|Severe flooding on the Lamoille River near Cambridge, Vt.|
after torrential thunderstorms and rapid snowmelt in April, 2011.
The headline was "Vermont Snows Prompt Worries Of Spring Flooding"
That's true, but at this point, it seems that chances are spring flooding won't be extreme, unless some incredibly extreme weather comes into the picture in the next few weeks
It's true the snowpack has increased in recent weeks and rivers are very, very frozen, two factors that could contribute to floods.
However, I don't expect a big spring flood disaster like the state got in 2011 unless something unprecedented happens.
The Burlington Free Press/AP article did not say we would get a flood like 2011, but understandably the piece brought the idea up. People are still spooked by that disaster, and the even-worse Tropical Storm Irene floods three or four months later in 2011.
The spring of 2011 was a special case. It really was a worst case scenario.
The late winter snow cover that year was among the deepest ever seen in Vermont. Many feet of snow covered the ground in the beginning of March, especially in the mountains.
Worse, that 2011 snow cover had an unusually high water content. That meant there was the potential for massive amount of water to be released when the spring thaws came.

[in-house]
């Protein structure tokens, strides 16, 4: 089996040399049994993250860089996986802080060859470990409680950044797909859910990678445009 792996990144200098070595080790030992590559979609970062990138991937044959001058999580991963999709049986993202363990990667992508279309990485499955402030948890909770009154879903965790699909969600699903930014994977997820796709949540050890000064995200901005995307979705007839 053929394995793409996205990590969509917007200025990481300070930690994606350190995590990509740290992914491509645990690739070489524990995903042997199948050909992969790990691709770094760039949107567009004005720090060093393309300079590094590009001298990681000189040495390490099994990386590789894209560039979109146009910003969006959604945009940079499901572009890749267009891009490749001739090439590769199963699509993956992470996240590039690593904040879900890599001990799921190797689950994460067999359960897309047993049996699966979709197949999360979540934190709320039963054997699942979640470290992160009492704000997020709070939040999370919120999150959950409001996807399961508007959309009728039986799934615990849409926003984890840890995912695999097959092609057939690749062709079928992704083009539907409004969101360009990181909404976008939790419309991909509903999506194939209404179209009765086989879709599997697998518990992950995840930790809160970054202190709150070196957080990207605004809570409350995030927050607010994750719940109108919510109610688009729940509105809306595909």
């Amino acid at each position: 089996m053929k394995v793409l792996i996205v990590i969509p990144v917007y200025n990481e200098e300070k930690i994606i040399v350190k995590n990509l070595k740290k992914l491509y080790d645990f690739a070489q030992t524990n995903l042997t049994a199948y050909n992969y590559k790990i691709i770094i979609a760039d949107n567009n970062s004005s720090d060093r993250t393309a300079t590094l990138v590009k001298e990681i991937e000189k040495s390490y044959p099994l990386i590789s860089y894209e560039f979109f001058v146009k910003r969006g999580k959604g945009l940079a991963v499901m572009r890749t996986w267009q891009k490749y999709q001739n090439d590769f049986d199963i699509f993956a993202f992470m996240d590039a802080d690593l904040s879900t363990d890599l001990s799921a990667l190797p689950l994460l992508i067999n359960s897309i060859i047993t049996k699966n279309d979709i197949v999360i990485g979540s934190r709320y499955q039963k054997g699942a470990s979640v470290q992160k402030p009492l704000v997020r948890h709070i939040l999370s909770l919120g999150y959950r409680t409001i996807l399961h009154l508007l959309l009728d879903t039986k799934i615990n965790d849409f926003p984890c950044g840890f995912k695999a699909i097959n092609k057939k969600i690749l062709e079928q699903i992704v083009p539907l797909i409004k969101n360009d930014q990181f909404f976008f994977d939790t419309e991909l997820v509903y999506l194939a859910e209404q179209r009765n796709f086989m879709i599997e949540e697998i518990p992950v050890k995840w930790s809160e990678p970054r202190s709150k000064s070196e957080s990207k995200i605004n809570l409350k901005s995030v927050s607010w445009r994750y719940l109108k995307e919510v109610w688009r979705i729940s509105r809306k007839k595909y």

|Strong winds over a badly flooded Lake Champlain|
send waves crashing onto a North Hero, Vermont
highway in April, 2011.
And that's what happened. Still, the flooding wouldn't have been too bad if the spring of 2011 was relatively dry. Instead, it was easily the wettest spring on record in Vermont.
Early on, in April, torrential rainstorms caused river, street and basement flooding. A storm that caused the worst tornado outbreak in United States history in late April of that year sent record warmth and very uncommon, torrential thunderstorms into Vermont, causing severe flooding in some rivers, especially in the Lamoille River Valley.
The huge volumes of water poured into Lake Champlain, and meanwhile, the torrential rains continued to pour down from the sky during May. The result was by far the worst flood on record in Lake Champlain.
The flood also lasted a long time, well into June, due to the repeateded heavy rain. Millions of dollars in damage hit homes, camps, roads and other properties near the lake in Vermont, New York and Quebec.
Needless to say, all those bad weather spells in spring, 2011 coming all at once is pretty much impossible to replicate.
So I don't expect anything nearly as bad in 2014 in Vermont or surrounding states.
Still, there are some things to watch for, which could cause some real flooding trouble as we head into the spring.
The biggest flood threat this year, at least in my mind, is ice jams. Some thaws in midwinter have left jumbles of broken ice piled up in some rivers, and those piles threaten to jam up again if higher water moves them.
|Camps severely damaged by record flooding|
along Lake Champlain in May, 2011.
All the rivers have also re-frozen solidly in the face of February cold spells.